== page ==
The Final Six Months

Maybe you've had two years to plan or maybe you just got engaged last week! But with a wedding around the corner and 6 months left to plan, there are some items that need to be taken care of, and very important tips I have for you to stay on track!


Don't Stress

I know it may seem a bit cliche, but please do not stress. Everyone and their mother tells you that you need AT LEAST a year to plan a wedding but in my eyes, you're getting fed some very false information.

Planning a wedding in six months is far easier than planning a wedding in a year or two time period.

Yes, I said it! The less time you have to plan (to an extent) the easier it'll be!

Of course, that means more items to check off of your to do list in a shorter amount of time, but you still have the same number of items to check off that list as someone who has two years to plan. And here is why...

I once planned a wedding from start to finish in 10 days. Yes, 10 days. And to be completely honest, it sounded almost impossible when I first spoke with the couple, but as we began planning, I began to realize that it was one of the easiest weddings I had ever planned!

As we began booking vendors and making timeline and wedding day decisions, I knew and they knew that a decision needed to be made, and it needed to be made now. So many couples think, "I like both of these photographers and I just can't decide! I have two years to think about it and come to a decision, so that's plenty of time!"


It is now only a couple months before the wedding and that decision you thought you had plenty of time to make, now needs to be made. And it becomes more stressful than ever! You thought you had plenty of time, and you were stressed about making a decision and now with even less time, you become even more stressed about making your decision.

And so, with less time to put these items off, decisions are made quicker and items are checked off of your to-do list NOW, rather than waiting until later.


Limit Your Options

Instead of choosing between 10 venues, only look at three. Don't waste your time speaking to vendors who are over your budget or venues that won't fit your guest count. Limit your choices, and your decisions will be far easier!


Make A Decision and Move On

Deciding between two venues may be a touch call, and putting it off won't help. Whether it's now or in six months, you'll still love the same things about each venue and you'll still have a decision to make. So make it now, and move on.

Boy does it feel great to check items off of that list :)

Quick Tip: If you are having trouble with this, mark dates in your calendar when you HAVE to make these decisions by. These are your homework assignments and they cannot be late. So no matter what, your deadlines have to be met, just as your school work must get turned in on time. There is no other option.


Purchase "Hitched in A Hurry"

One of the best wedding planning guides for those of you who are planning your wedding in 6 months or less, only have 6  months left, or just for any bride in general, is called "Hitched In A Hurry," by Karley Kiker. It can be purchased here.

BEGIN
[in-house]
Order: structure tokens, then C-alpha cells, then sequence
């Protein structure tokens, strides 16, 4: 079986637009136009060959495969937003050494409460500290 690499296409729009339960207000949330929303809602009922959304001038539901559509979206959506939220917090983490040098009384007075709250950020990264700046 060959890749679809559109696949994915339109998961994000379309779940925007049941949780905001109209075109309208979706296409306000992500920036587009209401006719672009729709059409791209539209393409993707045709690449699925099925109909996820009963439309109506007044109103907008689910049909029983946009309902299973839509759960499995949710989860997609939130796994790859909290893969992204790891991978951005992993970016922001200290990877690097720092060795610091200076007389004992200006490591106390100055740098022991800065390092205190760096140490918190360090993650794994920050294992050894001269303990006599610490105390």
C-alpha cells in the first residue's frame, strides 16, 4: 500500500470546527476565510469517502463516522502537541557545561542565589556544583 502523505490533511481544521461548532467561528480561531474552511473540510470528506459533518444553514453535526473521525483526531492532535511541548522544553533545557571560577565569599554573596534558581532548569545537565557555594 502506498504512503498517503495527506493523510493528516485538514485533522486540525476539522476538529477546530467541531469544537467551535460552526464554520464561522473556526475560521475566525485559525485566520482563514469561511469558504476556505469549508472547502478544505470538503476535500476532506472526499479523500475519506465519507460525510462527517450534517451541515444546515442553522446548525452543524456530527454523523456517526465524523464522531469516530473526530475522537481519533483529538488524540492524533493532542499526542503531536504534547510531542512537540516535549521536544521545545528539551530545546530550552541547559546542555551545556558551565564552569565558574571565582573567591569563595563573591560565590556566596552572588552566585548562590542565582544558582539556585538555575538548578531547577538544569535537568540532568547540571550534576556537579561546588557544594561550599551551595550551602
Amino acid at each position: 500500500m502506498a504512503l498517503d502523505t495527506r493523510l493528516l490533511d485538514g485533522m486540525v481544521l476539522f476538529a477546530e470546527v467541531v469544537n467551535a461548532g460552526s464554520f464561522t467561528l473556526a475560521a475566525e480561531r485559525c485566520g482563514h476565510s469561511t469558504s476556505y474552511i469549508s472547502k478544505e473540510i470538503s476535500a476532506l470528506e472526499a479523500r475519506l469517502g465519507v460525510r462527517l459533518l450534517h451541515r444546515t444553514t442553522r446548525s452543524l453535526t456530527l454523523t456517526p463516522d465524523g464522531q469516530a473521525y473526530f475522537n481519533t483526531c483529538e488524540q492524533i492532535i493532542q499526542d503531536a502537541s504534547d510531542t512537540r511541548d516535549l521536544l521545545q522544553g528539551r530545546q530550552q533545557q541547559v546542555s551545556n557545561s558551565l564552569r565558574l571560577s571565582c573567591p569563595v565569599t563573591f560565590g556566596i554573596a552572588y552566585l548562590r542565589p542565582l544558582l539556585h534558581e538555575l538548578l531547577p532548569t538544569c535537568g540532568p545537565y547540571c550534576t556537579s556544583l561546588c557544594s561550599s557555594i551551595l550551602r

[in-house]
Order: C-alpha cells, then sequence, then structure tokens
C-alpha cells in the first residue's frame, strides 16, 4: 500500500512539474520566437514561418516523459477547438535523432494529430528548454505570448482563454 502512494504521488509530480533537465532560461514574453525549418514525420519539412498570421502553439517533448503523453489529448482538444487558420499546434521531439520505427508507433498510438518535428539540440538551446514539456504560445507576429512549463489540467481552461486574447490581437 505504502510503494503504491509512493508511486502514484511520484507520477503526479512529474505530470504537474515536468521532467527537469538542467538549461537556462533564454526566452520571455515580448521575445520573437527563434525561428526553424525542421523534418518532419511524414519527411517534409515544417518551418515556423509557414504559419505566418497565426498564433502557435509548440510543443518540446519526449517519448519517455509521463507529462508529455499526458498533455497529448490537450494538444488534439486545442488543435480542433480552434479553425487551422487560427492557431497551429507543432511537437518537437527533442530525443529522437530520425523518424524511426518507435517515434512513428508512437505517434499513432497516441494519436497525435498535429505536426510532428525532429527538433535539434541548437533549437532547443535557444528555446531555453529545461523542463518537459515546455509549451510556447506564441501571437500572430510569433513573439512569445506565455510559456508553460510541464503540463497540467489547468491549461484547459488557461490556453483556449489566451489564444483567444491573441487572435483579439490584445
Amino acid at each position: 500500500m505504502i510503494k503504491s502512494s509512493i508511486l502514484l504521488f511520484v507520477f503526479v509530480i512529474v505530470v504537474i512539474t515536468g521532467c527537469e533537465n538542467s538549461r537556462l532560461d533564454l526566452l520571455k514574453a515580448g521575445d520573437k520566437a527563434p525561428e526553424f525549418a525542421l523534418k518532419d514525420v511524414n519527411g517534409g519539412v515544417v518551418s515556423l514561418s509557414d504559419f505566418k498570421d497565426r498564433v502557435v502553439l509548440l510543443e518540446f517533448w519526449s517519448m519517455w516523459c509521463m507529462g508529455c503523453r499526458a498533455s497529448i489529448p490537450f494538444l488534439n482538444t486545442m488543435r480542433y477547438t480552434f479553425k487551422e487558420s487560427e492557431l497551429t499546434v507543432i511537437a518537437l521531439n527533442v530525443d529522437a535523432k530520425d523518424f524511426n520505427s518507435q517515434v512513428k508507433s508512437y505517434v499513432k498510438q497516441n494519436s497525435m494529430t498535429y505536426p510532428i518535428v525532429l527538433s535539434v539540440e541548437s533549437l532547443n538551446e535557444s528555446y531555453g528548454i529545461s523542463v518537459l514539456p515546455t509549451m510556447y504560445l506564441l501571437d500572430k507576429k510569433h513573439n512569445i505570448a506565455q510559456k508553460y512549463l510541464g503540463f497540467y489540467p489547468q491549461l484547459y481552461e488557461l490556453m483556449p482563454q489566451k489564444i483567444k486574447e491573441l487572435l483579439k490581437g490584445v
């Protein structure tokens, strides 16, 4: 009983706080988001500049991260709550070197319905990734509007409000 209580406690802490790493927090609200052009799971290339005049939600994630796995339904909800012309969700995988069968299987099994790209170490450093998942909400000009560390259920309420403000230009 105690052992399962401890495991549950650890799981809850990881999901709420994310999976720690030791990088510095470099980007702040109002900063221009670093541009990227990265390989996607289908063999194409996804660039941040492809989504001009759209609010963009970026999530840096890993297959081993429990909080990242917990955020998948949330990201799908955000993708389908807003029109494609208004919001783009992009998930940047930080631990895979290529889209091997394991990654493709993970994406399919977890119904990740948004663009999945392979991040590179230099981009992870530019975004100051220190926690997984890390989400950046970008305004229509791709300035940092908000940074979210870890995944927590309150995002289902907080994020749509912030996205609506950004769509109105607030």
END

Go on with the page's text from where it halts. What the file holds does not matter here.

So whether you have four years or four months left you plan, make your decisions and move on, and have fun doing it! Because as always, if at the end of the day you are happily married, then that is all that matters :)

Timing Is Everything

While I strive to get each and every one of you to keep MARRIAGE at the center of your wedding plans, I still get brides worrying and stressing over this perfectly planned event. You want to impress your family and friends. You want your wedding to be the most memorable wedding they've ever been to. And so you ask, "What can I have at my wedding to ensure my guests have the very best time?"

Many will answer with food, more alcohol, a better DJ, a photobooth, more activities to do throughout the evening, and so on.

But my answer is even least in my eyes.

After hundreds of weddings planned at all different budgets, the one thing that you can do to ensure your guests have the very best time is timing.

That's right, timing. The timeline you plan for your day! Isn't it great that the best way to give your guests a memorable event doesn't cost you a penny? Yes, guests love good food but the majority will honestly not remember what they ate even a couple weeks later. You spend thousands and thousands of dollars on the perfect meal and it doesn't even stay in their memory?? What a waste!

But the one thing that guests will remember (good or bad) is the flow of the wedding day.

The Big No-No's of the Wedding Timeline

- Don't give your guests an hour of waiting time between the ceremony and reception, when it is only five minutes away!

- Keep the wedding flow going, so there is always something for them to do or see.

- Don't ever let your guests have enough time to think, "Soooo, what are we supposed to do now?"

- Don't leave four hours of "just dancing" time at the end of the evening. One hour to an hour and a half is just perfect!

Time and time again, I have couples who want to extend their night to 7, 8, 9, or even 10 hours. I know you just want to keep the party going but there just aren't enough activities in a wedding to actually keep your guests satisfied for that long! And even if you plan a full day of activities, that is just way too long to keep their attention, let alone tiring!

So keep your wedding day to around 5 or 6 hours long and that's just enough time for everything you'll have planned. Keep the flow of the day going and never leave your guests questioning what they are supposed to be doing. By hiring a coordinator to plan your day out and a DJ who is great at keeping your guests informed and entertained, you'll have no problem having the most memorable wedding of the year.

And it won't cost you a penny.

If you need any help mapping out your day, you can refer to this wedding day timeline to use as a reference guide. And even this one is as far stretched out as you should have it!

7 Tips to Maximize Your Photographer's Time